“Many analysts have fingered easy lending as a contributor to the housing boom, but the Atlanta Fed paper may be the first to quantify its effect in a rigorous way. Using math-heavy econometric analysis, the authors conclude that the availability of new kinds of mortgages, mainly ones with low down payments, accounted for 56% to 70% of the decade-long increase in the U.S. homeownership rate, while demographic changes accounted for only 16% to 31% of the effect.” (A Troubled ‘Ownership Society’)

26 thoughts on “JustQuotes: Delving Into The Drivers Of Demand (Part I)”
  1. Weren’t these mortgage products supposed to make homeownership more affordable? Ken Harney said so, so it must have been true.

  2. Those are sobering findings for anybody in San Francisco who was convinced that it was wealthy baby boomers and immigrants that were responsible for driving up local demand rather than the availability of easy money. What happens if lenders continue to tighten lending standards?

  3. @SFSal:
    Right on-point. Figures published by Economy.com show employment in the San Francisco Metropolitan Area to be 978,000 as of 04/2007 vs. 1,082,100 in 2000. The office space occupancy stats that I’m looking at tell a similar story…office jobs lost from 2001-2003 were barely recovered from 2004-2007. Economy.com figures report the San Francisco Metro Area population at 1.73MM in 2000 and 1.71MM in 2007. Meanwhile, mortgage originations in the SF metro area increased from $17.9BB (2000) to their peak level of $73.3BB (2004) and their recent level of $37.6BB (2006).
    It paints a pretty inconsistent picture. What I’d like to know is how to quantify the effect on price…

  4. To continue the previous post…the price index for existing homes published quarterly by the Northern California Real Estate Report shows total appreciation of 60.5% from 2000-2006. Some percentage of that could be said to be attributable to mickey-mouse financing. Half?

  5. o, shudder! To think of all the crazy 20 percent down 30 year fixed loans these lunatics are getting around here now that lending practices have tightened somewhat. NUTS! Nuts I tell ya.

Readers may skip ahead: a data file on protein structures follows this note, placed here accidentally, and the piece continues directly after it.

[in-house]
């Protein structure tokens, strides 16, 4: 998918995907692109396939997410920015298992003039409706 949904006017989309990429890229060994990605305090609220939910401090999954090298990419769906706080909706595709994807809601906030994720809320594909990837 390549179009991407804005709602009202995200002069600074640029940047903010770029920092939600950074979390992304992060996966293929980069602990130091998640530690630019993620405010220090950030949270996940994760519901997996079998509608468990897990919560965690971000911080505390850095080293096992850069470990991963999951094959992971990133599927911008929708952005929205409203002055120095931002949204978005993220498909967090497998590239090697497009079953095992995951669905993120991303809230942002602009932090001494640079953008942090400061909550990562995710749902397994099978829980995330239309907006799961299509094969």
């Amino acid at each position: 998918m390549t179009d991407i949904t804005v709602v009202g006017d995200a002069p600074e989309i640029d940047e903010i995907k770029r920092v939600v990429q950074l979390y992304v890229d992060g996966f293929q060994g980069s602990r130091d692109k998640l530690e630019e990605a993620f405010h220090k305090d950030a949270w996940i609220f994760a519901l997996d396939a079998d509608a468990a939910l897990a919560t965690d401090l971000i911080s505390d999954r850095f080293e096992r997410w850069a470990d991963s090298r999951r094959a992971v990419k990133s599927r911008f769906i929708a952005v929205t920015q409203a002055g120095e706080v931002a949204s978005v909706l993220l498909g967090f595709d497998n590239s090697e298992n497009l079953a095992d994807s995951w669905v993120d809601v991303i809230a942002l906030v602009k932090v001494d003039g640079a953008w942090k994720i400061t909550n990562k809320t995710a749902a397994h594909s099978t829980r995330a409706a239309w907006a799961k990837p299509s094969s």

6. Now how is the above relevant (fluj) to the discussion? Unless you can provide hard numbers to back up your statement, please refrain from making these comments. [Removed by Editor]

  7. Every listing agent is asking to see those type of loans on offer sheets these days. So, consequently, that’s what people are offering.
    [Removed by Editor]

  8. fluj – Your comments are hilarious! You do realize that they make you look very juvenile.
    ps. I have no landlord. 🙂 Again…you are speaking without knowing the true facts.

  9. How are insults such as at 7:42pm helpful? SFAnalyst posts some interesting figures, which I checked out and are correct, and what do we get? Insults. Fluj, as was posted earlier, either provide some numbers to back up your rants or at least try to be civil. Here is an example of someone who instead of being nasty, tried to contribute to the conversation…
    “Economy.com figures report the San Francisco Metro Area population at 1.73MM in 2000 and 1.71MM in 2007. Meanwhile, mortgage originations in the SF metro area increased from $17.9BB (2000) to their peak level of $73.3BB (2004) and their recent level of $37.6BB (2006).” (Thanks SFAnalyst btw)

  10. Sorry. The only way I can deal with all this macro applied to micro stuff is with humor. FAnnie Mae, Freddie Mac, new home construction –none of these things are particularly relevant to this marketplace. And they are the gist of the article.

  11. fluj – what you posted was not humorous, but rather, immature and offensive. Thank you Socketsite editor for removing it.

  12. fluj is classic SF denial, managing to redefine SF real estate into smaller micro climate markets as the bad news extends. Now, what happens in Mac, Mae and new home construction doesn’t apply here. We’re all flush with cash, looking only for old Victorians and Tudors.

  13. o, shudder! To think of all the crazy 20 percent down 30 year fixed loans these lunatics are getting around here now that lending practices have tightened somewhat.
    Every listing agent is asking to see those type of loans on offer sheets these days.

    Isn’t the point of the article that for the last several years people were not putting 20% down and getting 30yr fixed mortgages.
    Wasn’t the over use of ‘affordability products’ offered by mortgage brokers (not banks) who had a financial incentive to put people into more and more exotic loan packages, the lack of scrutiny of the loans by banks, and the selling of these mortgages on the secondary market to fuel more bad loans that caused the run up in prices?
    Please, let’s us return the Bay Area to the days of 20% down and 30 yr fixed mortgages.
    Of course we are just now seeing the effects of the credit crunch in the Data Quick numbers and it appears that the return to more traditional lending standards is having a material negative impact on ALL housing markets in California.

  14. You can’t even use Mac or Mae on TICs around here, and you haven’t been for some time. We don’t build new houses in this town. We build condos. Ugh.

  15. So, when is the stuff gonna hit the fan? Now all of you are saying oh-nine. Please. You only get to be wrong for three years and then, really, you’re the boy crying wolf. Aren’t you? Fannnie Mae and Freddie Mac. You could barely use conforming to buy a house in Bayview in ’03. No. You all grasp at millions of macro straws, and that’s what the discourse is around here.